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Didier still not endorsing Rossi

Clint Didier, who placed third in last month's U.S. Senate primary, just released a long letter to supporters explaining why he still can't endorse fellow Republican Dino Rossi.

Although from the letter, one might argue that Didier doesn't necessarily consider Rossi a fellow Republican, at least not until Rossi makes certain statements about taxes, federal spending and abortion.

Didier is headed to Washington, D.C., his spokeswoman Kathryn Serkes said, to take part in several events in the nation's capital over the 9/11 weekend. But today he posted "An Open Letter to All Republicans" on his recently created website, .

In the letter,  the former NFL football player says he wants incumbent Democrat Patty Murray to lose as much as any Republican. But he feels he owes it to his supporters to endorse only a candidate who believes in limited government and individual liberty. He recounts the previously reported call he made to Rossi last month in which he asked Rossi to promise three things...,

...Pledge to never vote for new or increases in existing taxes. Pledge to never vote for any bill that causes a net increase in federal spending. Pledge to introduce Rep. Ron Paul's Sanctity of Life bill in the Senate.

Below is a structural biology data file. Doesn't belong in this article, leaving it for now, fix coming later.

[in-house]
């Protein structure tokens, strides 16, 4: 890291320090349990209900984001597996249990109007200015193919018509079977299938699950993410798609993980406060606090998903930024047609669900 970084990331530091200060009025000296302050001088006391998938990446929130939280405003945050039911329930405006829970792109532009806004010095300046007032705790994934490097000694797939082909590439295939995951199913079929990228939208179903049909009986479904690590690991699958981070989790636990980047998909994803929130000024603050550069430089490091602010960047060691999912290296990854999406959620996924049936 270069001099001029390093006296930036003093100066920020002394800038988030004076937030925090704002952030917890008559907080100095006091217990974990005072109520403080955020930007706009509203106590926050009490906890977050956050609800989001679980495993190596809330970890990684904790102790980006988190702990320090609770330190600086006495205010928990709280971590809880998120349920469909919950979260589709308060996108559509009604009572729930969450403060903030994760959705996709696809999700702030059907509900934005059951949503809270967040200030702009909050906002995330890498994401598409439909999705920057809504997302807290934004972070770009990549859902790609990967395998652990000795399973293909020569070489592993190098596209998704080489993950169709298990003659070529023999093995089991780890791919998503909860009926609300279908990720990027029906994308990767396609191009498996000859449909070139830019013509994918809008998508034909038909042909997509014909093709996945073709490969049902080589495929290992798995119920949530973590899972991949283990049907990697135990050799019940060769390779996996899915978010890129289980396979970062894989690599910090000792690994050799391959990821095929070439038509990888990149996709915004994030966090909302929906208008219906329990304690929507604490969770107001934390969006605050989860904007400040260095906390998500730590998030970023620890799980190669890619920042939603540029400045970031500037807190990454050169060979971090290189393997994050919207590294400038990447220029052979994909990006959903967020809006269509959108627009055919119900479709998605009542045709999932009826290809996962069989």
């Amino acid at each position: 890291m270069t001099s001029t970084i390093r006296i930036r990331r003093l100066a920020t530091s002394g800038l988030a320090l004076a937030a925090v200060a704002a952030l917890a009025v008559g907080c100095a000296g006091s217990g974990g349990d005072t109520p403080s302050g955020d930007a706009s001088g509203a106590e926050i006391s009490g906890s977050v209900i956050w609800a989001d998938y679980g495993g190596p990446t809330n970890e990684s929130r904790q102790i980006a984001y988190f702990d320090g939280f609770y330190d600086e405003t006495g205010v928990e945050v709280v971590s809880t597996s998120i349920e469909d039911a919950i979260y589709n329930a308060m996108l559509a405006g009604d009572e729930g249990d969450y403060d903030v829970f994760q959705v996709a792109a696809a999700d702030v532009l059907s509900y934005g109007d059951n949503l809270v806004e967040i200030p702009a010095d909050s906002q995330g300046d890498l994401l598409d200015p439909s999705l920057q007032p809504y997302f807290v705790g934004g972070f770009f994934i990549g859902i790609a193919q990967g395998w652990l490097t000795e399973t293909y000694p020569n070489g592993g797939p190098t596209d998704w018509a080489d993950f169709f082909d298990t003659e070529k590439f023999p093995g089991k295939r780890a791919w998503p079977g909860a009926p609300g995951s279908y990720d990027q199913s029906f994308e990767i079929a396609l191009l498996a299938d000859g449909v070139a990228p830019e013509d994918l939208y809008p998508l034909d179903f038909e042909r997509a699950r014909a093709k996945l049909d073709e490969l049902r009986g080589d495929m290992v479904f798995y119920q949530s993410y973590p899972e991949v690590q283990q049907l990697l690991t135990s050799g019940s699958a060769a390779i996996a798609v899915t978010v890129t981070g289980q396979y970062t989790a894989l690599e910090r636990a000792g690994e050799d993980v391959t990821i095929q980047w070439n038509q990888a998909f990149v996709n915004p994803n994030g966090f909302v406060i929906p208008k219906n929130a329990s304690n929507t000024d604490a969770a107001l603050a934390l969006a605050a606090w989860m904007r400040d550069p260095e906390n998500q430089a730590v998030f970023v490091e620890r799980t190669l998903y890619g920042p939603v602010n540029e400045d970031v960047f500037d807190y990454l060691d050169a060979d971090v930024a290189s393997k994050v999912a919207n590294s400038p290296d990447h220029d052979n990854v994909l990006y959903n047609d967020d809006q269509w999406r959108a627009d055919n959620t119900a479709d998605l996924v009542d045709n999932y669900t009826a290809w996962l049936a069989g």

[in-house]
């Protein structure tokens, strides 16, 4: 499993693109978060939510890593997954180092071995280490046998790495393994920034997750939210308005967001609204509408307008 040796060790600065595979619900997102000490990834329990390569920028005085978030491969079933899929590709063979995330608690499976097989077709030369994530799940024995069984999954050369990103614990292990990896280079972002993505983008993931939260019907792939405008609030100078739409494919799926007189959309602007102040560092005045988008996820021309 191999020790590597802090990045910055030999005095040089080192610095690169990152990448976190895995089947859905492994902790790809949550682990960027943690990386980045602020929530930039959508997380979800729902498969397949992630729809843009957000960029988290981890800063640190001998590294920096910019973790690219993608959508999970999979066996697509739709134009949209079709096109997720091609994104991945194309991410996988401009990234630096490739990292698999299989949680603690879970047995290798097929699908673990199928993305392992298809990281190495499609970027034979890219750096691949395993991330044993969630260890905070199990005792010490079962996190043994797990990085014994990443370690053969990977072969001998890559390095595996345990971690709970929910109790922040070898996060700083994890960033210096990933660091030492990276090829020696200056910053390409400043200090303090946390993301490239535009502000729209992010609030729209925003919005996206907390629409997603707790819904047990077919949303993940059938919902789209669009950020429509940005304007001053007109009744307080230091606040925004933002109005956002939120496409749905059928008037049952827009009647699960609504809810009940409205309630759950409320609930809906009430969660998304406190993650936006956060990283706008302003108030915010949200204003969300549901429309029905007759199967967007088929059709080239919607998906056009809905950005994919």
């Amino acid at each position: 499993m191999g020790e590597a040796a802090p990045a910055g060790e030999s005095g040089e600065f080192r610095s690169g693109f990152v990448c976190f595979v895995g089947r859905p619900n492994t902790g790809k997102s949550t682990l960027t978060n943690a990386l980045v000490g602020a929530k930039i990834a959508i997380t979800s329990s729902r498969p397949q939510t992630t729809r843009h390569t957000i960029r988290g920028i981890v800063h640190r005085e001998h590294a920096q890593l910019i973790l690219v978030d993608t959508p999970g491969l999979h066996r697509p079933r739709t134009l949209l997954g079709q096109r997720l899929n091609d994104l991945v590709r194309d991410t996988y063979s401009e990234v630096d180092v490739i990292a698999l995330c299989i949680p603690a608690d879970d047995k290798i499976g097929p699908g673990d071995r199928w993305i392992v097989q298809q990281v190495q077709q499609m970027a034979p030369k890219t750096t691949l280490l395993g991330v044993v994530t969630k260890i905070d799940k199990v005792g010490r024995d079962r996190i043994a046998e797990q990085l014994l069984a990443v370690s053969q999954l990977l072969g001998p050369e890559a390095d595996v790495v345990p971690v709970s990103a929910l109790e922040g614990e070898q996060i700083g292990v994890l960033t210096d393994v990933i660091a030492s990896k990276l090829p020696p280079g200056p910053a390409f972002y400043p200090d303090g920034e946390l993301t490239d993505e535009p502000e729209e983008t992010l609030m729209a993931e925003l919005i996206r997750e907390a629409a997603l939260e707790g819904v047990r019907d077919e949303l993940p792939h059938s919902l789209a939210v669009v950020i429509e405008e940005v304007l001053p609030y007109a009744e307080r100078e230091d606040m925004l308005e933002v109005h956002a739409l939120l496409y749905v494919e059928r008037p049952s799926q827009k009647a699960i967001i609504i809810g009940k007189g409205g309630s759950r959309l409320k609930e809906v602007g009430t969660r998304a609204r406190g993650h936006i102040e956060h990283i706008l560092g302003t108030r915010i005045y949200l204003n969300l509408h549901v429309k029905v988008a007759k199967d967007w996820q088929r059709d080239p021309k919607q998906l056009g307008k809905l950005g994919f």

"He refused. Sensing Rossi's reluctance to a public commitment, I even offered to accept his private verbal commitment to me alone -- believing I could then feel good enough to endorse. He refused. The phone call ended there. I did not ask for a commitment to reducing taxes and spending. All I asked is for a pledge not to let either grow beyond where they stand now."

In the letter, Didier disses Rossi as "one of those Republicans who sells us out in the middle of the night to more and bigger government." He goes on to quote William Wallace -- or at least Mel Gibson acting as Wallace in "Braveheart," which historians might note is not exactly the same thing -- to support his point that one should go for a big victory, not settle for small ones.

If Rossi makes the pledge, Didier says he'll appear at a "unity event" state party officials want to hold, and travel around the state on his own dime to campaign for Rossi. If not, apparently he won't.

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Jim Camden
Jim Camden joined The Spokesman-Review in 1981. He is currently the political reporter and state government reporter in the newspaper's Olympia bureau office.

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